As the Philippines and China celebrate 45 years of diplomatic ties today, an ambassador from Beijing said that the COVID-19 pandemic has brought the two countries closer than ever. The clincher: it turns out quite a number of Pinoys begged to differ.
“True friendship endures trial and hardship. Through joining hands to fight against the COVID-19, the foundation of China-Philippines relations have been further cemented, people-to-people ties strengthened, and the sense of building a community of shared future deepened,” Chinese Ambassador Huang Xilian said in a statement.
Huang pointed out that Beijing has “shared its hard-earned experience in the fight against the pandemic with the Philippines,” referring to a group of medical experts from China who arrived in the country to help with the coronavirus response, bringing with them medical supplies back in April.
“We have every reason to believe that, under the leadership of President Xi Jinping and President [Rodrigo] Duterte, with the concerted participation and support from both governments and peoples, China-Philippines friendship and partnership would embrace an ever better future in the new era,” the ambassador added.
But for many Filipinos, his statement reeks of insincerity, since Beijing has practically occupied the disputed West Philippine Sea.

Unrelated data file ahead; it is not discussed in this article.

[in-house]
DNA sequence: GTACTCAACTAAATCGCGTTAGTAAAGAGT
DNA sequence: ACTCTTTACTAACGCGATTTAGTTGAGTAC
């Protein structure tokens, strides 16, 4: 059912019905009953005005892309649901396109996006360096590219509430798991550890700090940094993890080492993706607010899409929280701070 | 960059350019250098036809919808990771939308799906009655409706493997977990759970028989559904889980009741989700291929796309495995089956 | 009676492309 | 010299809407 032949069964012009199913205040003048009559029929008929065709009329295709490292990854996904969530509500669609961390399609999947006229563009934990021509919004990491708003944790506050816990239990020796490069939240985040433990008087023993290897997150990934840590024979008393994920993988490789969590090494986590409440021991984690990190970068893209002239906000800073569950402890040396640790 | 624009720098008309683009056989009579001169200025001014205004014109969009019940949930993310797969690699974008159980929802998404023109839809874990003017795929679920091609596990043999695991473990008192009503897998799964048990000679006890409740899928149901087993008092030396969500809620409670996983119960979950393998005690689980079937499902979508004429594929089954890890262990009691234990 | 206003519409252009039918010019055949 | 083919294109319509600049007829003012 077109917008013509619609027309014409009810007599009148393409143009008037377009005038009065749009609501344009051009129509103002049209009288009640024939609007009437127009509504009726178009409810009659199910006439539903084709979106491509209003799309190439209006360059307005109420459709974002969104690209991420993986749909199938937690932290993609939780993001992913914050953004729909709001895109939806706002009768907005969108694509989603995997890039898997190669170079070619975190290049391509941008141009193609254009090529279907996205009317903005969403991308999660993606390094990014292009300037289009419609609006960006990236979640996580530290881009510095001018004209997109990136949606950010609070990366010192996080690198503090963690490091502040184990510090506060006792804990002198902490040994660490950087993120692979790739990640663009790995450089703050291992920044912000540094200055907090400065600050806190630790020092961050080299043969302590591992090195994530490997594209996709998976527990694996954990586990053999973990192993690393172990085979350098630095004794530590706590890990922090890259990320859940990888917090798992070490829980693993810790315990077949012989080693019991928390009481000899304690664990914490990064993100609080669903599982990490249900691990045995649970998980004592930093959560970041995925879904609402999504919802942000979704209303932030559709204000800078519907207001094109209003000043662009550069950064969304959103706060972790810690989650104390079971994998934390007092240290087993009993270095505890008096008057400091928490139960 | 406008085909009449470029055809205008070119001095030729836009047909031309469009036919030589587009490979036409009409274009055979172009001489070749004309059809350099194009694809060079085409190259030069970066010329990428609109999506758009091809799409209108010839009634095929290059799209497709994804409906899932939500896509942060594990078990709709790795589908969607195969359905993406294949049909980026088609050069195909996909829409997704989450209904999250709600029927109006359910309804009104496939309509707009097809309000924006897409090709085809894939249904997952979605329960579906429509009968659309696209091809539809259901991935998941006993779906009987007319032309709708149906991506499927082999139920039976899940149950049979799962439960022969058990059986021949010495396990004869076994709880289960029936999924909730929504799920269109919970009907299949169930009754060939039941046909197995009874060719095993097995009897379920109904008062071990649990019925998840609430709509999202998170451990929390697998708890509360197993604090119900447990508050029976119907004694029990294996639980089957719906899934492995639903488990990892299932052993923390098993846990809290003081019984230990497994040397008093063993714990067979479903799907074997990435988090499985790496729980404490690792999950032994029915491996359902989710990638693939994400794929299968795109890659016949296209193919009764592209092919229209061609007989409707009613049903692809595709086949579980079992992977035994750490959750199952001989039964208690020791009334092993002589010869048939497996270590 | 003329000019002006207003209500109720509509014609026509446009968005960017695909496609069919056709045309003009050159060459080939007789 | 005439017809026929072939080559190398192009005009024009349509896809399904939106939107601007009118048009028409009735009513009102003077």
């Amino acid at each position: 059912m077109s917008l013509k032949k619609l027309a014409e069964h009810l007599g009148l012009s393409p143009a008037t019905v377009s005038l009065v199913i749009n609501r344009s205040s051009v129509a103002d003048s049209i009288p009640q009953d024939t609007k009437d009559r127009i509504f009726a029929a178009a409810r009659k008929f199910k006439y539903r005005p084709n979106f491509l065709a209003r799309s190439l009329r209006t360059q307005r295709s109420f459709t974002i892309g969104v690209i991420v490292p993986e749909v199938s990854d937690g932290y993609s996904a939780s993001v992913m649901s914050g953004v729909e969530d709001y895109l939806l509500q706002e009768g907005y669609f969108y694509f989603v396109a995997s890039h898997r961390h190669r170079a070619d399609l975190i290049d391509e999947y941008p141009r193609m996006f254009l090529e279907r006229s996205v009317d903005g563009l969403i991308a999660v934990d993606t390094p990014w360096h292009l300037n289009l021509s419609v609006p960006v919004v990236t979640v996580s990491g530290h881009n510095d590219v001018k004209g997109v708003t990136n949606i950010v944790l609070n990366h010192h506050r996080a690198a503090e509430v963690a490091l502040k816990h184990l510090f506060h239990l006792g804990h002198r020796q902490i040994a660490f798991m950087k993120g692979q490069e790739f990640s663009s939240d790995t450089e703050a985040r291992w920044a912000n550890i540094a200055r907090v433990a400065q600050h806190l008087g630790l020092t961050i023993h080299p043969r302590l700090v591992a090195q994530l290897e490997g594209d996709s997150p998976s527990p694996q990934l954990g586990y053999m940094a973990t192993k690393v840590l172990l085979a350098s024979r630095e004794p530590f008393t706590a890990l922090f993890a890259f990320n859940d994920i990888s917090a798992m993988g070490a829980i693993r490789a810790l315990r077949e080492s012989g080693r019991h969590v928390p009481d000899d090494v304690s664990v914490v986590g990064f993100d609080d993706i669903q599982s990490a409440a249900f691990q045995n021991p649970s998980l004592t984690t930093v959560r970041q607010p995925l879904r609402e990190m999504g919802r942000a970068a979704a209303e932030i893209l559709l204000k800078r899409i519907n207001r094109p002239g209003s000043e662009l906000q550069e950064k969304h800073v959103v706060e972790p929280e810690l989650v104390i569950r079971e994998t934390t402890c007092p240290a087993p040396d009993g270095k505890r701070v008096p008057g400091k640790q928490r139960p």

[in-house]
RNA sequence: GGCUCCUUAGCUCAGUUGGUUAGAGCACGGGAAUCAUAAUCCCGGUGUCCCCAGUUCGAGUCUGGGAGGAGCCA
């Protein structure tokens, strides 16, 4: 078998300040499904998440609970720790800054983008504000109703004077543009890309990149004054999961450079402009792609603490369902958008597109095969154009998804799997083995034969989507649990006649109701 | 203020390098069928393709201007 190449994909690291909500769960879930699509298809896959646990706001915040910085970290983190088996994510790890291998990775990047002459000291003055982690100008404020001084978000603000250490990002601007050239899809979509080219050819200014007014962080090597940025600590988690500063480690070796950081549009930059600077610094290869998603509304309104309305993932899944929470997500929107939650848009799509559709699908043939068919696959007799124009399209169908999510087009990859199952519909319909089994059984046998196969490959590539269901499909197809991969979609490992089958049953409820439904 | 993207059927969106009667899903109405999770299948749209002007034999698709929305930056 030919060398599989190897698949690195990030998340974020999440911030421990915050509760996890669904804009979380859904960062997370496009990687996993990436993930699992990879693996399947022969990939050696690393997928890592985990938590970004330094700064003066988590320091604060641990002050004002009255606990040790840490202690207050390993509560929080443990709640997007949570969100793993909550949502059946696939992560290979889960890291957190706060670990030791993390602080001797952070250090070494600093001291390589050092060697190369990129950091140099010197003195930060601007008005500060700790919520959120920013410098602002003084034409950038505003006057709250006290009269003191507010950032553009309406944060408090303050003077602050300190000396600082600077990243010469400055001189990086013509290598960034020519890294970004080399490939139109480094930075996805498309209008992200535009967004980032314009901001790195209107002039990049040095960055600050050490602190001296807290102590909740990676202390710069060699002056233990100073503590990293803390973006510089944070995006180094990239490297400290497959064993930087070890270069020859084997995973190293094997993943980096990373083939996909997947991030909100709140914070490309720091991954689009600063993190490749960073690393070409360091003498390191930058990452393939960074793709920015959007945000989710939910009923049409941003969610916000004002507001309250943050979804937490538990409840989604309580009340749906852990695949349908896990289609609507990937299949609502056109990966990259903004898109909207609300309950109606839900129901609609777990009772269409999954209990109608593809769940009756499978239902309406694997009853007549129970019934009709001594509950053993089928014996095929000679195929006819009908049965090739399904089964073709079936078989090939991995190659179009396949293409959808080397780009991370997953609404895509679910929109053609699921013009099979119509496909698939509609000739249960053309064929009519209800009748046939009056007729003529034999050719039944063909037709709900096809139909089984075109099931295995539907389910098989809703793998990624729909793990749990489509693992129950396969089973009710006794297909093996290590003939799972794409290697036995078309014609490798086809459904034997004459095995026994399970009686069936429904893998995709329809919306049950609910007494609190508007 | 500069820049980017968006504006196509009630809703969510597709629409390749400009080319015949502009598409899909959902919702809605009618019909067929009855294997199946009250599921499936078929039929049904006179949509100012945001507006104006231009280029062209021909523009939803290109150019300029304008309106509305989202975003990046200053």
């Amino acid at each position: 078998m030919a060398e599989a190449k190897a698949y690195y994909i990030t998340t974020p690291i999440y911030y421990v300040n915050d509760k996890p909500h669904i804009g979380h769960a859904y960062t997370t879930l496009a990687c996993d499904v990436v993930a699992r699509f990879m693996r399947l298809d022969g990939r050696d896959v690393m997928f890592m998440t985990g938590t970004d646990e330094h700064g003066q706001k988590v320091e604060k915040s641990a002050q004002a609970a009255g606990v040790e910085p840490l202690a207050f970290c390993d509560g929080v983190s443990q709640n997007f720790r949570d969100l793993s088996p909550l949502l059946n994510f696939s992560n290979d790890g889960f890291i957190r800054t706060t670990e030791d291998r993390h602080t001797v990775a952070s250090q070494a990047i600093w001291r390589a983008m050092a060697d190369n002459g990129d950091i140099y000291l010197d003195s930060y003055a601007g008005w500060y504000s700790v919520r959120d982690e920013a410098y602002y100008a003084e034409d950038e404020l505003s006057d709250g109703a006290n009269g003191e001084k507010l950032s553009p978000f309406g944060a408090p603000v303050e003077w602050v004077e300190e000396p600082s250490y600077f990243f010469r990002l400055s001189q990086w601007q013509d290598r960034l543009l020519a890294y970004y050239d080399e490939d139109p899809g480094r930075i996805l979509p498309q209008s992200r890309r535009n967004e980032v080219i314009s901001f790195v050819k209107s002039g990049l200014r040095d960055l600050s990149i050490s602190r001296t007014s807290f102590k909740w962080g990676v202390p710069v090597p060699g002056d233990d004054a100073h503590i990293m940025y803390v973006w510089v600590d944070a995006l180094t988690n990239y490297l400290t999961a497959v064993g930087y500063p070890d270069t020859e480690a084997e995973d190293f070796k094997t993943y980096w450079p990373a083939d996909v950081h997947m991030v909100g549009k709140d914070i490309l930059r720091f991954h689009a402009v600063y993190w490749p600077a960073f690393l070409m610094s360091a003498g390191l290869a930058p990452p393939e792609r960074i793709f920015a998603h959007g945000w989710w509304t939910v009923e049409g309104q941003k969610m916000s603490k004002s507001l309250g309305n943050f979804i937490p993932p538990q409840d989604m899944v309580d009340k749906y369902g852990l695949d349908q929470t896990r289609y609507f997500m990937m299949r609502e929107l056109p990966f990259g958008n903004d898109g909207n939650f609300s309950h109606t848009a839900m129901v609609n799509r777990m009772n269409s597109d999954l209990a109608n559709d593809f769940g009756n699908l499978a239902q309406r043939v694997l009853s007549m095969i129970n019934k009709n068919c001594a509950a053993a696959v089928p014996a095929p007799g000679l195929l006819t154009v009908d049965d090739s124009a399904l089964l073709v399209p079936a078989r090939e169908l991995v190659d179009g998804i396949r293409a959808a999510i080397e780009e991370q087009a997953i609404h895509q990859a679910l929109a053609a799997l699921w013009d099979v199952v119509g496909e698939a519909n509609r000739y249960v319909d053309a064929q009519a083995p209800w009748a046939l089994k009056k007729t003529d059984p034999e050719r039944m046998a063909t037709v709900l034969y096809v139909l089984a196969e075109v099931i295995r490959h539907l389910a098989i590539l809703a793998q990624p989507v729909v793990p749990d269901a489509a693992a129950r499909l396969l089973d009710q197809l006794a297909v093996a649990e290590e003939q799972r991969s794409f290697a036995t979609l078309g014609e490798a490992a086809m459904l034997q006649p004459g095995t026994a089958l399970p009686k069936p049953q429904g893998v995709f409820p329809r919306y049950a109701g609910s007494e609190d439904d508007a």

Samuel Ramos-Jones wrote on the Chinese Embassy’s official Facebook page: “True friends don’t illegally occupy and militarize friends’ maritime features.”
Someone called Komedyanteng Gobyerno (Comedian Government) snarkily wrote, “Happy China Duterte friendship day!”
And Raid Abaya Mahupil summarized his feelings in this GIF.
China has been intimidating Pinoy fishermen in the West Philippine Sea for years, despite a 2016 decision by a Netherlands court that invalidated Beijing’s claims over the area. The Duterte government certainly hasn’t been of much help, whose acquiescence to China’s presence has disappointed many.
Some two months back, a video aired by the Chinese Embassy about the disputed territory drew massive flak and was branded by many as “propaganda.” And just a few weeks ago, a Chinese-centric program airing on a state-owned radio station became the object of public scorn, even moving a lawmaker to call for its cancellation.